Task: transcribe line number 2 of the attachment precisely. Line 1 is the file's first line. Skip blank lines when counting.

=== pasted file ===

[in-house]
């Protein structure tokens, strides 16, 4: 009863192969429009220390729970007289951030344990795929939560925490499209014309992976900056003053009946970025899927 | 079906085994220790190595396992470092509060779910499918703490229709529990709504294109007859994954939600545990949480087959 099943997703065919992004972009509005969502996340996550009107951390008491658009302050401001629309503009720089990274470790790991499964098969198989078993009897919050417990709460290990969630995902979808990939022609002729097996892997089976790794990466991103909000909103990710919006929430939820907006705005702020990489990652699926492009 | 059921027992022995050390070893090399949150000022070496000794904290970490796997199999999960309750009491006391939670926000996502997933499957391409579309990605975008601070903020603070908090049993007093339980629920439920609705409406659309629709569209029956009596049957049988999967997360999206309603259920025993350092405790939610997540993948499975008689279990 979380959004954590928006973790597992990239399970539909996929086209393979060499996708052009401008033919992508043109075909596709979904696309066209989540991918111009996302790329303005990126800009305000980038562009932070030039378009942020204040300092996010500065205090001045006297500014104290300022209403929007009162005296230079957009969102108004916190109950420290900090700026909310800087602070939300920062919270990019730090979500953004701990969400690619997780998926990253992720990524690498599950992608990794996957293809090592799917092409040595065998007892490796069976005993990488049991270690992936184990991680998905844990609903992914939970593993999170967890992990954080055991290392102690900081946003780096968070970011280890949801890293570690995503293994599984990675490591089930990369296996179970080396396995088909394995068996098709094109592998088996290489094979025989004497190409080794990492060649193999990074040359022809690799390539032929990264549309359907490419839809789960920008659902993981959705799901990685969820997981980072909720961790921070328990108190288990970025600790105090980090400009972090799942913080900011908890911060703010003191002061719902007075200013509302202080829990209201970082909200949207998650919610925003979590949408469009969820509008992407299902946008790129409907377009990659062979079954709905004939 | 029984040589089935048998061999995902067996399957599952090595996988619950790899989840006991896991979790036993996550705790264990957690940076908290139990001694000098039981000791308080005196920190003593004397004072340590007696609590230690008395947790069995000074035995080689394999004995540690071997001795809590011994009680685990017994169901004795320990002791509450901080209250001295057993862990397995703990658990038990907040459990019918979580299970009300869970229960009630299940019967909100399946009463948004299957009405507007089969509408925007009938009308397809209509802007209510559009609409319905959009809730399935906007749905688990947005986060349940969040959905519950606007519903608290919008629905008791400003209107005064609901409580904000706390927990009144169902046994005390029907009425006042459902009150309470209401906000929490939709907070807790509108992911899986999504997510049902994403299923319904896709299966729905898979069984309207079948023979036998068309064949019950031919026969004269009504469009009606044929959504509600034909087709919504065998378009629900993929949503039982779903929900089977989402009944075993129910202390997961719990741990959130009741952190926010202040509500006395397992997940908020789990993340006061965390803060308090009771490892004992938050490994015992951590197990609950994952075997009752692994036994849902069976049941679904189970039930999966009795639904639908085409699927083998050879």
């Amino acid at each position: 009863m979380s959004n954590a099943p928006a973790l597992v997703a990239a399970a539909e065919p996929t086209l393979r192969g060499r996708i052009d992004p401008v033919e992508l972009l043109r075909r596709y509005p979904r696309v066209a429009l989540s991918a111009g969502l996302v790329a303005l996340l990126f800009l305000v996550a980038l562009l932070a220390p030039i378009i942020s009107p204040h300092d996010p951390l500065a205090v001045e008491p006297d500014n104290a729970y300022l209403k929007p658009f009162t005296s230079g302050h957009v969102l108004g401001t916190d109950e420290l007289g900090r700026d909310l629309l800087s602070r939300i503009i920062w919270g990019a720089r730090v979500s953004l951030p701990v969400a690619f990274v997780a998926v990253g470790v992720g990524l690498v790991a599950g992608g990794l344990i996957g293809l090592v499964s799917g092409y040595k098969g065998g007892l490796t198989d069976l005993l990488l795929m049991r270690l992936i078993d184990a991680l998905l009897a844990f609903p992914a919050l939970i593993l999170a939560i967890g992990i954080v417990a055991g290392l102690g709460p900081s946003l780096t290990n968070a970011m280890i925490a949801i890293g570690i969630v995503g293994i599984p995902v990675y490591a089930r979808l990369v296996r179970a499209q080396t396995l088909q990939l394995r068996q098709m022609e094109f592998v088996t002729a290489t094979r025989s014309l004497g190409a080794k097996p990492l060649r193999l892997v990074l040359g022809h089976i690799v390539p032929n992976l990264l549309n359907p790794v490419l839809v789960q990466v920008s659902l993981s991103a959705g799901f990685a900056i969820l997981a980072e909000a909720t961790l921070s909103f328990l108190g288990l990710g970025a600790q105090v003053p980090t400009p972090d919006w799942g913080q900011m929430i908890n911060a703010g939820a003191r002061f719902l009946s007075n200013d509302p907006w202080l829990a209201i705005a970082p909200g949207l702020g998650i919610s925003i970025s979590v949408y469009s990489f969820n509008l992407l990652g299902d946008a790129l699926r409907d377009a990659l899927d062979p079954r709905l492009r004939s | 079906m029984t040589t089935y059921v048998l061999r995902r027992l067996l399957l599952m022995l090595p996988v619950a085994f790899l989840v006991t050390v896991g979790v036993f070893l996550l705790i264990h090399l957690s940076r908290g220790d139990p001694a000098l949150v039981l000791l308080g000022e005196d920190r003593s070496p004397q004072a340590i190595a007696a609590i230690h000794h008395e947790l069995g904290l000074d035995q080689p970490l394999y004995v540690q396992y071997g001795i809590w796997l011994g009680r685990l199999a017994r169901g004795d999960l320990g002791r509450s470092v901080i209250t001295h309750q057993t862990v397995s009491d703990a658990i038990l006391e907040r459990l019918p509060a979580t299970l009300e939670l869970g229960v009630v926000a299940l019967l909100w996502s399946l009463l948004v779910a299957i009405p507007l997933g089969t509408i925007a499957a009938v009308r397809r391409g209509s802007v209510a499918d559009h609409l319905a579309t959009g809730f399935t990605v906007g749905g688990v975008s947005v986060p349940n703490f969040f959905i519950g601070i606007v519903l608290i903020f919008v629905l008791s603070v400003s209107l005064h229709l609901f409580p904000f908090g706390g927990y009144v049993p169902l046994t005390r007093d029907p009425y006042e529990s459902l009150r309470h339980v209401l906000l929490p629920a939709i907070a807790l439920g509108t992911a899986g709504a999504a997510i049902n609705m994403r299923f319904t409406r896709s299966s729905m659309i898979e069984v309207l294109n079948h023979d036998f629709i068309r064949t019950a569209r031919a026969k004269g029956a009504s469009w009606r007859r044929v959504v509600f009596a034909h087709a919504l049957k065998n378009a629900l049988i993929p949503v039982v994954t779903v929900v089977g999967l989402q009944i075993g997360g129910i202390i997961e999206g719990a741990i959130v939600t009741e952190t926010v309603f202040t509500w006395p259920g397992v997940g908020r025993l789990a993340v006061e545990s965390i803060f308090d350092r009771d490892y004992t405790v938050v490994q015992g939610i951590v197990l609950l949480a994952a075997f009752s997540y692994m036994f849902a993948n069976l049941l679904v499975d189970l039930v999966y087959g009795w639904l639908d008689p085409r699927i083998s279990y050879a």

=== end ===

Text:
């Protein structure tokens, strides 16, 4: 009863192969429009220390729970007289951030344990795929939560925490499209014309992976900056003053009946970025899927 | 079906085994220790190595396992470092509060779910499918703490229709529990709504294109007859994954939600545990949480087959 099943997703065919992004972009509005969502996340996550009107951390008491658009302050401001629309503009720089990274470790790991499964098969198989078993009897919050417990709460290990969630995902979808990939022609002729097996892997089976790794990466991103909000909103990710919006929430939820907006705005702020990489990652699926492009 | 059921027992022995050390070893090399949150000022070496000794904290970490796997199999999960309750009491006391939670926000996502997933499957391409579309990605975008601070903020603070908090049993007093339980629920439920609705409406659309629709569209029956009596049957049988999967997360999206309603259920025993350092405790939610997540993948499975008689279990 979380959004954590928006973790597992990239399970539909996929086209393979060499996708052009401008033919992508043109075909596709979904696309066209989540991918111009996302790329303005990126800009305000980038562009932070030039378009942020204040300092996010500065205090001045006297500014104290300022209403929007009162005296230079957009969102108004916190109950420290900090700026909310800087602070939300920062919270990019730090979500953004701990969400690619997780998926990253992720990524690498599950992608990794996957293809090592799917092409040595065998007892490796069976005993990488049991270690992936184990991680998905844990609903992914939970593993999170967890992990954080055991290392102690900081946003780096968070970011280890949801890293570690995503293994599984990675490591089930990369296996179970080396396995088909394995068996098709094109592998088996290489094979025989004497190409080794990492060649193999990074040359022809690799390539032929990264549309359907490419839809789960920008659902993981959705799901990685969820997981980072909720961790921070328990108190288990970025600790105090980090400009972090799942913080900011908890911060703010003191002061719902007075200013509302202080829990209201970082909200949207998650919610925003979590949408469009969820509008992407299902946008790129409907377009990659062979079954709905004939 | 029984040589089935048998061999995902067996399957599952090595996988619950790899989840006991896991979790036993996550705790264990957690940076908290139990001694000098039981000791308080005196920190003593004397004072340590007696609590230690008395947790069995000074035995080689394999004995540690071997001795809590011994009680685990017994169901004795320990002791509450901080209250001295057993862990397995703990658990038990907040459990019918979580299970009300869970229960009630299940019967909100399946009463948004299957009405507007089969509408925007009938009308397809209509802007209510559009609409319905959009809730399935906007749905688990947005986060349940969040959905519950606007519903608290919008629905008791400003209107005064609901409580904000706390927990009144169902046994005390029907009425006042459902009150309470209401906000929490939709907070807790509108992911899986999504997510049902994403299923319904896709299966729905898979069984309207079948023979036998068309064949019950031919026969004269009504469009009606044929959504509600034909087709919504065998378009629900993929949503039982779903929900089977989402009944075993129910202390997961719990741990959130009741952190926010202040509500006395397992997940908020789990993340006061965390803060308090009771490892004992938050490994015992951590197990609950994952075997009752692994036994849902069976049941679904189970039930999966009795639904639908085409699927083998050879």